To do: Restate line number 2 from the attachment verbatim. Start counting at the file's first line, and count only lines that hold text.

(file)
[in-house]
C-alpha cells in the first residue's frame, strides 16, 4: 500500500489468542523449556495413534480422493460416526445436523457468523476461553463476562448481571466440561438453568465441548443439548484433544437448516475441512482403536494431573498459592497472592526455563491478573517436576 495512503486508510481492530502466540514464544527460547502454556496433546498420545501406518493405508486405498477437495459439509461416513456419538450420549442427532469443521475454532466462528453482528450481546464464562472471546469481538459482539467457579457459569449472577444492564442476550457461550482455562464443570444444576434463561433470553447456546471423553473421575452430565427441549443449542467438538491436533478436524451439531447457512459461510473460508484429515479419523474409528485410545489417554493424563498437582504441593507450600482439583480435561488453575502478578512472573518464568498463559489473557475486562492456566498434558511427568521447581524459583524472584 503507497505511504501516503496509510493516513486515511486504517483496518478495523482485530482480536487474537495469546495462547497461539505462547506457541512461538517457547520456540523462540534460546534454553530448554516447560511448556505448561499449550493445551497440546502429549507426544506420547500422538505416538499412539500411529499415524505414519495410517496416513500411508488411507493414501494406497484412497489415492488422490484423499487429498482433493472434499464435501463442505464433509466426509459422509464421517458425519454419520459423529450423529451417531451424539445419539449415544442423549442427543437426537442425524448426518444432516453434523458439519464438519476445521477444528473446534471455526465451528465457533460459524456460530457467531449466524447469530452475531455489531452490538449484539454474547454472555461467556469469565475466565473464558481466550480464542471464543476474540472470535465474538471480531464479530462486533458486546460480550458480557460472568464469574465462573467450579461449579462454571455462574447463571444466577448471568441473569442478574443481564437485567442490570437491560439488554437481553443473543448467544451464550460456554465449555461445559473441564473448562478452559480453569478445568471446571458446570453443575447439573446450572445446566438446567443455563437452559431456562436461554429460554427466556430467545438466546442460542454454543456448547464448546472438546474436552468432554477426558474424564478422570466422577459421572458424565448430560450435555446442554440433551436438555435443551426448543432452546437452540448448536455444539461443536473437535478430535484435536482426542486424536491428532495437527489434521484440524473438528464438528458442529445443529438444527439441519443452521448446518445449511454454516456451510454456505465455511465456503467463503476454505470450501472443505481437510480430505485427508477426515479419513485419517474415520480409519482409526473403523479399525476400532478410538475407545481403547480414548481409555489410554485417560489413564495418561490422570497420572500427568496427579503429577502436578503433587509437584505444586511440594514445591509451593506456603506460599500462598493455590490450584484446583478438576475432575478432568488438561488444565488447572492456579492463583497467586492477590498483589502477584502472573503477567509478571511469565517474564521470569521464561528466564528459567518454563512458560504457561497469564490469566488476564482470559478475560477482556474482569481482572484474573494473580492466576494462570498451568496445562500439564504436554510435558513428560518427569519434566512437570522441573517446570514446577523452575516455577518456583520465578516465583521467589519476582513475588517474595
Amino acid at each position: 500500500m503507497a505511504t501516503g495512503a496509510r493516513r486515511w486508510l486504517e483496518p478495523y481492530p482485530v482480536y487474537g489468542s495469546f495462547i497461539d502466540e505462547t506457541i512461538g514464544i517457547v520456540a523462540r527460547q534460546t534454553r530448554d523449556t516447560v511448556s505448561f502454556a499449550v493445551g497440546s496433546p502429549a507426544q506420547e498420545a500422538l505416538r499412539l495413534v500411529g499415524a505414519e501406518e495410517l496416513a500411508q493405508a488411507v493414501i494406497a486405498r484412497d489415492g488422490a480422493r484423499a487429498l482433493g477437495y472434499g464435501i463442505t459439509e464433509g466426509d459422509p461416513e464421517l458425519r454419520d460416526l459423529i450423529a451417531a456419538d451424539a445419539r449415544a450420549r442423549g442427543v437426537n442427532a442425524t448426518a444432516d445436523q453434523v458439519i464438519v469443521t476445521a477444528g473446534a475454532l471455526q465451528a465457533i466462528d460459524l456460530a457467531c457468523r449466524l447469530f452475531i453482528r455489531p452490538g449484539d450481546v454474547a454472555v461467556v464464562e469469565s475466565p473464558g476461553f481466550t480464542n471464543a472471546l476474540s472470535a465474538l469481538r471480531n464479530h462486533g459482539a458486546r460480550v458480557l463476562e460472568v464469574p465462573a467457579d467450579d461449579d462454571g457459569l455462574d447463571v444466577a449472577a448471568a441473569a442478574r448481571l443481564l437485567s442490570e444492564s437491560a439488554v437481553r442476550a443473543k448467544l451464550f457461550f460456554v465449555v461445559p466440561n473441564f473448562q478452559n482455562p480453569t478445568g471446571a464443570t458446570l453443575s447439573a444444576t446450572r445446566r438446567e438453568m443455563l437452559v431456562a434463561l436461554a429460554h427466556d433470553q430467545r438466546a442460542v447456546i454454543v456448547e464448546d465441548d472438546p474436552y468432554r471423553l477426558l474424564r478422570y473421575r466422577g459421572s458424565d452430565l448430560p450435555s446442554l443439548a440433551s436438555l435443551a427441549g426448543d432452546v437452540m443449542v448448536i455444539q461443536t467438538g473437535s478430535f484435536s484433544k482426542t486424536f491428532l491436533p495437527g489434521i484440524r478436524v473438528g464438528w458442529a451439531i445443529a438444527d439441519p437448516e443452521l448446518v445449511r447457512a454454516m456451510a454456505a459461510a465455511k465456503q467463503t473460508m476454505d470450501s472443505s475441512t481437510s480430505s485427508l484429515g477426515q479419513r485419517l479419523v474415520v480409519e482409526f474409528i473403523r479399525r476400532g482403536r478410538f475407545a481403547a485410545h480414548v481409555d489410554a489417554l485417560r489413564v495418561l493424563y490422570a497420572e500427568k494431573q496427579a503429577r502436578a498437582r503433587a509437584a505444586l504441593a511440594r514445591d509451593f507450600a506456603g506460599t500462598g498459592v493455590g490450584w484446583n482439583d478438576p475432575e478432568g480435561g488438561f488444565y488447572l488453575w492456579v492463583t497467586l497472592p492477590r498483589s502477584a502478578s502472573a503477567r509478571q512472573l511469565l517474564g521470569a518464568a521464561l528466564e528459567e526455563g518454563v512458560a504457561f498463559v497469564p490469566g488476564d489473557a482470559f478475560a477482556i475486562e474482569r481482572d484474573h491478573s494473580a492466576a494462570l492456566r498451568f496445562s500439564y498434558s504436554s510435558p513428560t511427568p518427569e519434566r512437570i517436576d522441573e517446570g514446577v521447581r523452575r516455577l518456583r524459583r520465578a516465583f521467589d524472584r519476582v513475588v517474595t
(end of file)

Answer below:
C-alpha cells in the first residue's frame, strides 16, 4: 500500500489468542523449556495413534480422493460416526445436523457468523476461553463476562448481571466440561438453568465441548443439548484433544437448516475441512482403536494431573498459592497472592526455563491478573517436576 495512503486508510481492530502466540514464544527460547502454556496433546498420545501406518493405508486405498477437495459439509461416513456419538450420549442427532469443521475454532466462528453482528450481546464464562472471546469481538459482539467457579457459569449472577444492564442476550457461550482455562464443570444444576434463561433470553447456546471423553473421575452430565427441549443449542467438538491436533478436524451439531447457512459461510473460508484429515479419523474409528485410545489417554493424563498437582504441593507450600482439583480435561488453575502478578512472573518464568498463559489473557475486562492456566498434558511427568521447581524459583524472584 503507497505511504501516503496509510493516513486515511486504517483496518478495523482485530482480536487474537495469546495462547497461539505462547506457541512461538517457547520456540523462540534460546534454553530448554516447560511448556505448561499449550493445551497440546502429549507426544506420547500422538505416538499412539500411529499415524505414519495410517496416513500411508488411507493414501494406497484412497489415492488422490484423499487429498482433493472434499464435501463442505464433509466426509459422509464421517458425519454419520459423529450423529451417531451424539445419539449415544442423549442427543437426537442425524448426518444432516453434523458439519464438519476445521477444528473446534471455526465451528465457533460459524456460530457467531449466524447469530452475531455489531452490538449484539454474547454472555461467556469469565475466565473464558481466550480464542471464543476474540472470535465474538471480531464479530462486533458486546460480550458480557460472568464469574465462573467450579461449579462454571455462574447463571444466577448471568441473569442478574443481564437485567442490570437491560439488554437481553443473543448467544451464550460456554465449555461445559473441564473448562478452559480453569478445568471446571458446570453443575447439573446450572445446566438446567443455563437452559431456562436461554429460554427466556430467545438466546442460542454454543456448547464448546472438546474436552468432554477426558474424564478422570466422577459421572458424565448430560450435555446442554440433551436438555435443551426448543432452546437452540448448536455444539461443536473437535478430535484435536482426542486424536491428532495437527489434521484440524473438528464438528458442529445443529438444527439441519443452521448446518445449511454454516456451510454456505465455511465456503467463503476454505470450501472443505481437510480430505485427508477426515479419513485419517474415520480409519482409526473403523479399525476400532478410538475407545481403547480414548481409555489410554485417560489413564495418561490422570497420572500427568496427579503429577502436578503433587509437584505444586511440594514445591509451593506456603506460599500462598493455590490450584484446583478438576475432575478432568488438561488444565488447572492456579492463583497467586492477590498483589502477584502472573503477567509478571511469565517474564521470569521464561528466564528459567518454563512458560504457561497469564490469566488476564482470559478475560477482556474482569481482572484474573494473580492466576494462570498451568496445562500439564504436554510435558513428560518427569519434566512437570522441573517446570514446577523452575516455577518456583520465578516465583521467589519476582513475588517474595